5.27.2008

Call to Arms Entry 06: Strange Land

I'm tossing another one in the ring, just for fun. Thanks so much to everyone who's contributed so far to the Call to Arms!

Summary:
Strange Land casts the player as a 'stranger in a strange land,' who must survive in an urban setting with no initial knowledge of the native language. At first the game conveys the alienation of living behind a language barrier; as the player progresses, he gains the pride of mastery by internalizing and becoming fluent in that same language.

Play: Strange Land is a single-player game structured somewhat like Animal Crossing, or The Sims, or Shenmue without the story; the input and point of view is most similar to the latter, with the player directly controlling his avatar at ground-level. The player takes on the role of a young person who has left their native country and recently arrived in a bustling town somewhere in Strange Land. The people here are much like those of the player's homeland, but with different language and customs. From this starting point, the player must first figure out how to communicate well enough to survive, then build a life for him or herself in this new place.

At the outset, most spoken and written language in Strange Land is indecipherable to the player, making navigation and communication a challenge. Signs, instructions, menus and the like are written in Strange language. Initially the player may speak to Strange people, but can only reply in English and make hand motions, which communicates relatively little.

The gameworld contains tools for the player to make inroads towards learning Strange language. Some signs include an English translation along with the Strange text, working as bits of Rosetta Stone. The player carries around a digital notebook, in which he may copy down these translations for future reference. Once he has seen the same Strange text enough times, he should be able to interpret it directly without referring to his notebook.

Similarly, whenever a character speaks, the words appear as text which the player may highlight and save into his notebook along with a corresponding label in English. Then, when later speaking to a Strange person, the player may select any previously-saved text from his speech bank and say that phrase. So for instance, if the player wanted to order a sandwich, he could observe a Strange person ordering a sandwich, copy their speech text, then repeat the phrase used to order one for himself.

As these saved text samples accumulate, the list grows unwieldy. If the player takes too long choosing a phrase from the list while speaking to a Strange person, that person will grow impatient and turn the player away. So, the player may instead type Strange phrases directly into a parser using the keyboard (or 360 thumb board, depending on platform.) This encourages the player to internalize the language well enough to use it effectively without picking from a list of English translations. This mimics the feeling of actually learning to use a language naturally instead of running it through the filter of one's own native tongue.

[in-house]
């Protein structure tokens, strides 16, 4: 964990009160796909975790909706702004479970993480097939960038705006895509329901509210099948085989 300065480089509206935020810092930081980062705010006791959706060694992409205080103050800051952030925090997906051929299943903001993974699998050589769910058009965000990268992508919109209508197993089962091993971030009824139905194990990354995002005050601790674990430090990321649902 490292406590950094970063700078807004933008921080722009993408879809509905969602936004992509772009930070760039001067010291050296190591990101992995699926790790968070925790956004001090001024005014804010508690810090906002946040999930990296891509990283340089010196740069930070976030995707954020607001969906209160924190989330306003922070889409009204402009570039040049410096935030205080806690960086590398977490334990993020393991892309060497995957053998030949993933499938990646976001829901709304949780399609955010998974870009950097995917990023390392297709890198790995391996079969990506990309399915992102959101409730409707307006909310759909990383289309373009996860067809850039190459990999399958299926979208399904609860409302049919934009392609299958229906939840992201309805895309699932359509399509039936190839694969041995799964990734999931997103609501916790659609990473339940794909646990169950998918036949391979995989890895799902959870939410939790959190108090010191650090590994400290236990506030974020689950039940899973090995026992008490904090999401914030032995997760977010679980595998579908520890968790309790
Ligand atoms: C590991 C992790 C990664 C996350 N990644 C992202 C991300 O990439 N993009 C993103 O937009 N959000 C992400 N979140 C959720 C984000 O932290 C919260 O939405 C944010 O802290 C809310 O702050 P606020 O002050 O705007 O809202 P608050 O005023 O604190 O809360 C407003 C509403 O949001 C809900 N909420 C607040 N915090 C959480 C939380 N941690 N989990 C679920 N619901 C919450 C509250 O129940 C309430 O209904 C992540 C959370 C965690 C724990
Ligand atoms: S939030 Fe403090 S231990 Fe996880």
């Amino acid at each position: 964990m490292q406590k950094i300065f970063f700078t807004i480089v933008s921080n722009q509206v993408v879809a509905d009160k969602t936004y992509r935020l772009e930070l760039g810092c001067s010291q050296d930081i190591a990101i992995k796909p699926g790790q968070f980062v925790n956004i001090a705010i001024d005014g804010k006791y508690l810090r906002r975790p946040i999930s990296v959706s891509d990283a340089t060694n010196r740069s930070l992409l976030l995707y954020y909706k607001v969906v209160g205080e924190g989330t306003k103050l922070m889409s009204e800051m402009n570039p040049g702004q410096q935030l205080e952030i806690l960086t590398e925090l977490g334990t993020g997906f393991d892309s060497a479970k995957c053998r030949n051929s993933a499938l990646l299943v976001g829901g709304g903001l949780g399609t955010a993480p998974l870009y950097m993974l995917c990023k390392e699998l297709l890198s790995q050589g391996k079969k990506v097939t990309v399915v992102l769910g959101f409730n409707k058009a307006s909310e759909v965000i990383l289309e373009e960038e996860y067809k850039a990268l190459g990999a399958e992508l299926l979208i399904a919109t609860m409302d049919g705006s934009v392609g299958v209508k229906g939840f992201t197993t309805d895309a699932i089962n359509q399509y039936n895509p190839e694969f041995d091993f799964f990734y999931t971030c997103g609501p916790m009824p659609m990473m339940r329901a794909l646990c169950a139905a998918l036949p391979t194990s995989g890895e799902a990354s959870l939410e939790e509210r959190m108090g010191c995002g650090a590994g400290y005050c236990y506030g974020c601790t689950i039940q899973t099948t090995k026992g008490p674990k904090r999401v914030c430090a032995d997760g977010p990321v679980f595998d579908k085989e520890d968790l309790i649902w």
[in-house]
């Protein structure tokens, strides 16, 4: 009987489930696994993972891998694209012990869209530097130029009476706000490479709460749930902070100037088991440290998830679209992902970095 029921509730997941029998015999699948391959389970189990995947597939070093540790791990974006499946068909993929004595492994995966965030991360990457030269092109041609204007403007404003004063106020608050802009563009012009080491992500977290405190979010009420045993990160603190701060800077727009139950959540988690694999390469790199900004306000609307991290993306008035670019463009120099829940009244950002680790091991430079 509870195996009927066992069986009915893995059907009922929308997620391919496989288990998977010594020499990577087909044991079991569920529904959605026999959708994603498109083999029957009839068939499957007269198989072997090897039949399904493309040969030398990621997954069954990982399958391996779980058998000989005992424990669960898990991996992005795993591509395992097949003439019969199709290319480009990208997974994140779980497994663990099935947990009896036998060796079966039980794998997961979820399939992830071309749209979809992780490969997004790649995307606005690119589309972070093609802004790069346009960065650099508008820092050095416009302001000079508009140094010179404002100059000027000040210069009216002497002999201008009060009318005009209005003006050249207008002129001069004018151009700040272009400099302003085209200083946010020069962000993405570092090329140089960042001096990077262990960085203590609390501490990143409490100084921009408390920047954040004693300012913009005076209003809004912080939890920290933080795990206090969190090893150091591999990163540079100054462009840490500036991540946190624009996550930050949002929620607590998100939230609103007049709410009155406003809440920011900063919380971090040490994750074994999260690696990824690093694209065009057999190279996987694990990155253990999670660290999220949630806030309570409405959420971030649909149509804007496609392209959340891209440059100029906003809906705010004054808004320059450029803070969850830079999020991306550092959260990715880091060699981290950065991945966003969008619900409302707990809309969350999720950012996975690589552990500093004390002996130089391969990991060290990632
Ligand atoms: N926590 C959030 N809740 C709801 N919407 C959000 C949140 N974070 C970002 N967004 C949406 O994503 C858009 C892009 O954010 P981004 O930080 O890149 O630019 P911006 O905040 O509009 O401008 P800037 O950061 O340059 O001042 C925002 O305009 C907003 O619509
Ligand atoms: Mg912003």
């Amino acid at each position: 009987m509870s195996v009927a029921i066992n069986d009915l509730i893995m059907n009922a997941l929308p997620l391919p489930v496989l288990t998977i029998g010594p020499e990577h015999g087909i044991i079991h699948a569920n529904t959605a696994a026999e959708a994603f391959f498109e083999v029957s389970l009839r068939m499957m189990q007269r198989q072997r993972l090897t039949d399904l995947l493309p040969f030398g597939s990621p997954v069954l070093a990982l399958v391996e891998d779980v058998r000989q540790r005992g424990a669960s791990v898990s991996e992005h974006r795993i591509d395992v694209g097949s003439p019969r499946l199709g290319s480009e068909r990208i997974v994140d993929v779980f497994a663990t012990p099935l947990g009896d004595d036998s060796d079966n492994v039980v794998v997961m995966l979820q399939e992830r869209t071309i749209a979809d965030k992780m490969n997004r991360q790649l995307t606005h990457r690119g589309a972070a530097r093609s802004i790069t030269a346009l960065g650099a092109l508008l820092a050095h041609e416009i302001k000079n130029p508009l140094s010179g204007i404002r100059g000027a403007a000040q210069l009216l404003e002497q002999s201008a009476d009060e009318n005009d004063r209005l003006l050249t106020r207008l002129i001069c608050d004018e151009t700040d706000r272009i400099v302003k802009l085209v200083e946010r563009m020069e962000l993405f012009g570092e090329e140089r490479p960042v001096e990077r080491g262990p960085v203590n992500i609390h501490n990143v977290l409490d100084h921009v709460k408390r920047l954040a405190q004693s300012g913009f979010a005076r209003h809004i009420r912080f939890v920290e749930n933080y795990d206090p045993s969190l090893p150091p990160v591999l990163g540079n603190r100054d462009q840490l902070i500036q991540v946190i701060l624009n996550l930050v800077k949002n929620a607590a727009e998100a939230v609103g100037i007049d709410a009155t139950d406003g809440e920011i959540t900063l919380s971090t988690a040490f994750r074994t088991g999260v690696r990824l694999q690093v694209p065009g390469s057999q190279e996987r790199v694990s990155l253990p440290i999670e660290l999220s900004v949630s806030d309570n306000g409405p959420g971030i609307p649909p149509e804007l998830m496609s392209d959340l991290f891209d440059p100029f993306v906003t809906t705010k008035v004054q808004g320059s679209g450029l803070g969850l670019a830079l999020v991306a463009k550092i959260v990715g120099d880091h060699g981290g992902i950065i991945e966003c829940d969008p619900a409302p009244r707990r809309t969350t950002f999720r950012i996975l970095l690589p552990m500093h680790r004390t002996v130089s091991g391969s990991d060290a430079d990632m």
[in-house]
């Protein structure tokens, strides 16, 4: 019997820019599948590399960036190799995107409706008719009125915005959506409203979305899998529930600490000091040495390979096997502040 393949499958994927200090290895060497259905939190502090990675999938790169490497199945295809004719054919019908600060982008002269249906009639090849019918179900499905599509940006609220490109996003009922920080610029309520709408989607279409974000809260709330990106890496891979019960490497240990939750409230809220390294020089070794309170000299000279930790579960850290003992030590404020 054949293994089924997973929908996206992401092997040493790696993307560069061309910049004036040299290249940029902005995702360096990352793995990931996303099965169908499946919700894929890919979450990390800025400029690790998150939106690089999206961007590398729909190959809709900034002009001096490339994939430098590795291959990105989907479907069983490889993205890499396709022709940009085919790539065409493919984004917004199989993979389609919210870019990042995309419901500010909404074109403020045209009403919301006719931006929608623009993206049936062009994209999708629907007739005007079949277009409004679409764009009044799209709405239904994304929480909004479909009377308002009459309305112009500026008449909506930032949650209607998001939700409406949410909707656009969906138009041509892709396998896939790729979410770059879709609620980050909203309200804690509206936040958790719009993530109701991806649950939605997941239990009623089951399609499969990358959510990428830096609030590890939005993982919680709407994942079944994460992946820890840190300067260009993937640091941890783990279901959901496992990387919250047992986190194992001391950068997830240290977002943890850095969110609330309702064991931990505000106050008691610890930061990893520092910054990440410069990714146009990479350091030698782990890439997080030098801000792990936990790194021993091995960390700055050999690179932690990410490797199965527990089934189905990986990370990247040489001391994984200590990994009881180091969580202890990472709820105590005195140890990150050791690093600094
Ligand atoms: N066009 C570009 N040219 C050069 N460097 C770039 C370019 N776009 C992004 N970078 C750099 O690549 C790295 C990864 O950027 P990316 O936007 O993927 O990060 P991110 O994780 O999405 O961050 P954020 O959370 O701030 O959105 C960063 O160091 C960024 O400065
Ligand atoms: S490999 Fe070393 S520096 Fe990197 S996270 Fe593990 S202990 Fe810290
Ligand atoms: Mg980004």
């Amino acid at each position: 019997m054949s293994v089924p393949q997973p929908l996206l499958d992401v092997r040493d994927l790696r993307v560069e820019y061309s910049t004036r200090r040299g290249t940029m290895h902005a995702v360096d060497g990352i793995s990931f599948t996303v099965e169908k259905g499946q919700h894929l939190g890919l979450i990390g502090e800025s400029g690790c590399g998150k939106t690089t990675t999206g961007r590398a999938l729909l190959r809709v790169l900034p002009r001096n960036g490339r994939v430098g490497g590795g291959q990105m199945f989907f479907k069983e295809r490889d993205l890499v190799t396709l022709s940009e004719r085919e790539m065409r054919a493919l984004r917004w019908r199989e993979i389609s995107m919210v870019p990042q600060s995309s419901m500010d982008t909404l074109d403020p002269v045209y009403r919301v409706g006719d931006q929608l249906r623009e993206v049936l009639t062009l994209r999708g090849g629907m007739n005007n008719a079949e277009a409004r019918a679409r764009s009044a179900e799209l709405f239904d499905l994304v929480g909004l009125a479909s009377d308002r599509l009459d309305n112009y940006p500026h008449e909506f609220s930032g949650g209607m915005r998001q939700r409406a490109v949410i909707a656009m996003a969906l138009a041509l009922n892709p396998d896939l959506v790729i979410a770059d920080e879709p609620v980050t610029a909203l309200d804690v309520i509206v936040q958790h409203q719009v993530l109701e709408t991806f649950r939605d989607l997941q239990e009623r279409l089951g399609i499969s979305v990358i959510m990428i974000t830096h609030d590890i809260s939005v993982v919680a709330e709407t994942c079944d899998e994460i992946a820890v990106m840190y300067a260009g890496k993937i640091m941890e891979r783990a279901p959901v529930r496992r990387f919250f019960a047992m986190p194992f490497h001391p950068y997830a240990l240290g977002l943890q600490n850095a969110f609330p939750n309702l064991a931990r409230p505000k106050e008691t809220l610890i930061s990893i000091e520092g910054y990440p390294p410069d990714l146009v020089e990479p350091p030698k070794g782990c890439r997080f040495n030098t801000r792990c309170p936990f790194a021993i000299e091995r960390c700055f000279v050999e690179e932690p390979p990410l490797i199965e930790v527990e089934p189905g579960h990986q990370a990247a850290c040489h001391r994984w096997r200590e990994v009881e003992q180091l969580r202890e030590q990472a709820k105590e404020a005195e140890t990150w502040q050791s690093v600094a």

The player's first goals are simply to make money, buy food, maintain domicile, and generally to survive. Especially in the early stages, this can seem a daunting task, when one doesn't even know how to say "yes" or "no" in Strange language. Attempting to talk to Strange people generally leads to confusion or rejection, and the only available jobs are the menial kind that don't require much verbal communication; living at the English-speaking hostel is easy and cheap, but securing an apartment is another story. The player must either push themselves to better understand Strange language and culture, or simply to subsist as an outsider.

The player uses context clues and closely observes Strange people to learn their customs and how to perform simple tasks. The player may run into other native English-speakers, who may befriend him and help him get by.
At any time, the player may highlight an NPC's speech text and ask "what does that mean?" The player's social standing with that NPC will determine whether they help you out or not. As the player becomes more integrated into the daily routine of Strange Land, his reliance on these helper characters lessens, and he gradually becomes more able to start up friendships with Strange people, using only their own language to communicate, without any training wheels.